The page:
Candidates battle expectations in Iowa
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DES MOINES, Iowa (Reuters) - For presidential candidates in Iowa, it's not just about winning or losing. It's how you play the expectations game.

The big winner of Iowa's kick-off presidential nominating contest on Thursday may not come in first, and the big loser could be a candidate who finishes ahead of most of the field.

The goal is beating expectations -- and every four years the early voting states of Iowa and New Hampshire elevate or doom candidates who confound predictions and pull a surprise.

"It's not like a football game where you look at the scoreboard and see who won," said Dennis Goldford, a political analyst at Drake University in Des Moines. "Politics is like judging ice skating -- it's interpretive."

Iowa has produced some memorable examples of the expectations game at work. In 1976, Democrat Jimmy Carter was a largely unknown governor who finished second to "undecided," but it earned him enough good publicity to launch a run that put him in the White House.

In 1984, former Vice President Walter Mondale trounced Democrat Gary Hart in Iowa, but Hart's second-place finish drew enough attention to propel him to a New Hampshire win and put a scare into Mondale, the ultimate nominee.

Aware of the risks, politicians work hard to keep expectations low. Democrat Hillary Clinton, who led Iowa polls for months, frequently emphasizes what a difficult challenge she faces in the state.

"When I started here, I was in single digits. I mean, nobody expected me to be doing as well as I'm doing in Iowa," Clinton, one of the best-known politicians in the United States, said on ABC's "This Week" on Sunday.

Clinton is in a three-way fight with Illinois Sen. Barack Obama and former North Carolina Sen. John Edwards. One of them has to finish third -- a spot that will be hard to spin in a positive light.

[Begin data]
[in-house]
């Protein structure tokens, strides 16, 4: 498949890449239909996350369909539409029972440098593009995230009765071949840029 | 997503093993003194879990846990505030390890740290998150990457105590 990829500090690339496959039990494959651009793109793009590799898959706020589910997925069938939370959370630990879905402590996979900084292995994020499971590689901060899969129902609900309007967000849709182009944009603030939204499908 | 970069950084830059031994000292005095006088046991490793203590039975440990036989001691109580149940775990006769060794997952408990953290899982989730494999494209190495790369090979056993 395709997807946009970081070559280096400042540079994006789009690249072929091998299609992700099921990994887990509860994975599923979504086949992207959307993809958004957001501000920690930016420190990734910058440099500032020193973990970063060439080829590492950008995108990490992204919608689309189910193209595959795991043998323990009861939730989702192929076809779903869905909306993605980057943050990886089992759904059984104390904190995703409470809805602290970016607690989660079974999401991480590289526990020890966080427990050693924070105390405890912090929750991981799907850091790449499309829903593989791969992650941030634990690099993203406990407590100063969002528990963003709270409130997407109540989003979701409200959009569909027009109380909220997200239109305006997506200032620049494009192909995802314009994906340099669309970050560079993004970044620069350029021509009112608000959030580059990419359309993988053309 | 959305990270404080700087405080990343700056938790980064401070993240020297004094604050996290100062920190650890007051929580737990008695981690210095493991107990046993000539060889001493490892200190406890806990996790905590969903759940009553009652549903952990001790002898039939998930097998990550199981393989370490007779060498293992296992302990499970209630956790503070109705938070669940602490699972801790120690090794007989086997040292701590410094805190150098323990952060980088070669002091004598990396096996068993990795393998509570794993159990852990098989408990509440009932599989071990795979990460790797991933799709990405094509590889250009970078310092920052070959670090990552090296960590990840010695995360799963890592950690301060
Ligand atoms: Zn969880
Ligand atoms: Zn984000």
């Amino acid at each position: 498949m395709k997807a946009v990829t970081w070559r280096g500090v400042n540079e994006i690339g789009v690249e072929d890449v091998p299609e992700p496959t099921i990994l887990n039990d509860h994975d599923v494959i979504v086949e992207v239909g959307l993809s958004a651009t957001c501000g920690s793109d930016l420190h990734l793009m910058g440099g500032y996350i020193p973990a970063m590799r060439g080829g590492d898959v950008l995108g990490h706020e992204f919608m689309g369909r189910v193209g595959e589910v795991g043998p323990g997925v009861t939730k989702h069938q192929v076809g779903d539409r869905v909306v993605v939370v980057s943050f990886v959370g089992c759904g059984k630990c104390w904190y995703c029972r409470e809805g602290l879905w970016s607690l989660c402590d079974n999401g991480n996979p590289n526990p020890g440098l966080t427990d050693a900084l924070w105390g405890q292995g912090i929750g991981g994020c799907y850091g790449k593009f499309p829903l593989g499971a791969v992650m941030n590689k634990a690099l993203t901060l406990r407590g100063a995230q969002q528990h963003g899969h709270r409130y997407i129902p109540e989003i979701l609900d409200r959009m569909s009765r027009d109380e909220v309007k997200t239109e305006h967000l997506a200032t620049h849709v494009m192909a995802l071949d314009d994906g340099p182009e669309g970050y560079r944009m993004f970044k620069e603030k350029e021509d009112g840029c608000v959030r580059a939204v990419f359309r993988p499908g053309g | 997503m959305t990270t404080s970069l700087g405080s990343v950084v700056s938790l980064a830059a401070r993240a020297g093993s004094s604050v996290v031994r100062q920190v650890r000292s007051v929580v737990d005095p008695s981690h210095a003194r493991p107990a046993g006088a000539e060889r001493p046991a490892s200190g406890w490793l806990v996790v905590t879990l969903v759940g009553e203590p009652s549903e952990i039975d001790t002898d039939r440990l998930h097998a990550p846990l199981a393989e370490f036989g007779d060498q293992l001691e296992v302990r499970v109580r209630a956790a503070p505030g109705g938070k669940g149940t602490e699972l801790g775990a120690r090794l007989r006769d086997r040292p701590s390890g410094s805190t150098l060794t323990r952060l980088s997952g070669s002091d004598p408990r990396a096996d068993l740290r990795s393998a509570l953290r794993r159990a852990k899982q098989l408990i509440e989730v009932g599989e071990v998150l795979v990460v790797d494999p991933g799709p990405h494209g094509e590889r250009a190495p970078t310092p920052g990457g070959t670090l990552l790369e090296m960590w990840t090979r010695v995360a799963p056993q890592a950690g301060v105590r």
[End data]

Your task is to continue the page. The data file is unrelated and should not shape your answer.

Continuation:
"The old saying is there are three tickets out of Iowa, but this time there might be only two," said Gordon Fischer, a former Democratic state party chairman and an Obama supporter. "Barring a really, really close finish, third place is going to be very damaging."

Edwards could have the toughest expectations in Iowa, considered a make-or-break state for him after he finished a strong second during his failed 2004 campaign and essentially kept on campaigning after the November 2004 election.

Among Republicans, Mitt Romney, a former Massachusetts governor, entered Iowa with perhaps the most to lose. He led polls in the state almost all year until former Arkansas Gov. Mike Huckabee recently shot past him.

Romney's recent struggles have reduced expectations of an easy victory, making an eventual win now seem more impressive.

"Huckabee has done Romney a favor by giving him a serious challenge," Goldford said.

Even the battle for lower spots could offer solace for some lucky loser. A strong fourth-place finish by a second-tier Democrat like Biden, New Mexico Gov. Bill Richardson or Connecticut Sen. Chris Dodd could keep them going.

Among Republicans, Arizona Sen. John McCain and former New York Mayor Rudy Giuliani have largely bypassed Iowa to focus on later states, and third place could give them a boost there.

But McCain faces a must-win in New Hampshire, where he has put all his focus and which votes just five days after Iowa. He won the state during his failed 2000 presidential bid.

"Sometimes you can come in not first and still, quote, 'win,' because of the expectations game," McCain said on Sunday on NBC. "But we have to do very well here in New Hampshire."

(Editing by Doina Chiacu)

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